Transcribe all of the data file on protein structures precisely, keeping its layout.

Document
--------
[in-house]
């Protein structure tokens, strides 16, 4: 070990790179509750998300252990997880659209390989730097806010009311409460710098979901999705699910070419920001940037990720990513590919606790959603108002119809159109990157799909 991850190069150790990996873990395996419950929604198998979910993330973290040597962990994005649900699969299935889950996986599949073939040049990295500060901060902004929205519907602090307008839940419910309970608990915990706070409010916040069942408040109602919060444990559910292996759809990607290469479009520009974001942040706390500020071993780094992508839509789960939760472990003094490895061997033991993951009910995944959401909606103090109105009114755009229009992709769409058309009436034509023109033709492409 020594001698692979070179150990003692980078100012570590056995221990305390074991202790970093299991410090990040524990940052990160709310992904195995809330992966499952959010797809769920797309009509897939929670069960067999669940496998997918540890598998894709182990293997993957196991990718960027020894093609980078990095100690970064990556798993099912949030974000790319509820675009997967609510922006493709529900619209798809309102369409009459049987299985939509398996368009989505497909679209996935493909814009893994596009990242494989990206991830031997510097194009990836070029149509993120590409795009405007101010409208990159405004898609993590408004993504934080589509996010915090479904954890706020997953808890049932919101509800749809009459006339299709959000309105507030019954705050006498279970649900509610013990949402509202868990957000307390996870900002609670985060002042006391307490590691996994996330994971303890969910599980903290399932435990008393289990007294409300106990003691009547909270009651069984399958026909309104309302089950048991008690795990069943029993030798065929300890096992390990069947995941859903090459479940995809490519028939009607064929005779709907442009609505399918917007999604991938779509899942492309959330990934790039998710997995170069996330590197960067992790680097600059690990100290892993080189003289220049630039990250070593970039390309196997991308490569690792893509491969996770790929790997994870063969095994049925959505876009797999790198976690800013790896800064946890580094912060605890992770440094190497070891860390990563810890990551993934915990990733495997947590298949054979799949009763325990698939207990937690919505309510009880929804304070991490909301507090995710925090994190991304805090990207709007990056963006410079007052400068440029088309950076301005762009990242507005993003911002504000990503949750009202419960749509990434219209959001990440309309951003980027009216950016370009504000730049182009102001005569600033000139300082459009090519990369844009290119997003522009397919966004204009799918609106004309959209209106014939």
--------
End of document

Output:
[in-house]
């Protein structure tokens, strides 16, 4: 070990790179509750998300252990997880659209390989730097806010009311409460710098979901999705699910070419920001940037990720990513590919606790959603108002119809159109990157799909 991850190069150790990996873990395996419950929604198998979910993330973290040597962990994005649900699969299935889950996986599949073939040049990295500060901060902004929205519907602090307008839940419910309970608990915990706070409010916040069942408040109602919060444990559910292996759809990607290469479009520009974001942040706390500020071993780094992508839509789960939760472990003094490895061997033991993951009910995944959401909606103090109105009114755009229009992709769409058309009436034509023109033709492409 020594001698692979070179150990003692980078100012570590056995221990305390074991202790970093299991410090990040524990940052990160709310992904195995809330992966499952959010797809769920797309009509897939929670069960067999669940496998997918540890598998894709182990293997993957196991990718960027020894093609980078990095100690970064990556798993099912949030974000790319509820675009997967609510922006493709529900619209798809309102369409009459049987299985939509398996368009989505497909679209996935493909814009893994596009990242494989990206991830031997510097194009990836070029149509993120590409795009405007101010409208990159405004898609993590408004993504934080589509996010915090479904954890706020997953808890049932919101509800749809009459006339299709959000309105507030019954705050006498279970649900509610013990949402509202868990957000307390996870900002609670985060002042006391307490590691996994996330994971303890969910599980903290399932435990008393289990007294409300106990003691009547909270009651069984399958026909309104309302089950048991008690795990069943029993030798065929300890096992390990069947995941859903090459479940995809490519028939009607064929005779709907442009609505399918917007999604991938779509899942492309959330990934790039998710997995170069996330590197960067992790680097600059690990100290892993080189003289220049630039990250070593970039390309196997991308490569690792893509491969996770790929790997994870063969095994049925959505876009797999790198976690800013790896800064946890580094912060605890992770440094190497070891860390990563810890990551993934915990990733495997947590298949054979799949009763325990698939207990937690919505309510009880929804304070991490909301507090995710925090994190991304805090990207709007990056963006410079007052400068440029088309950076301005762009990242507005993003911002504000990503949750009202419960749509990434219209959001990440309309951003980027009216950016370009504000730049182009102001005569600033000139300082459009090519990369844009290119997003522009397919966004204009799918609106004309959209209106014939």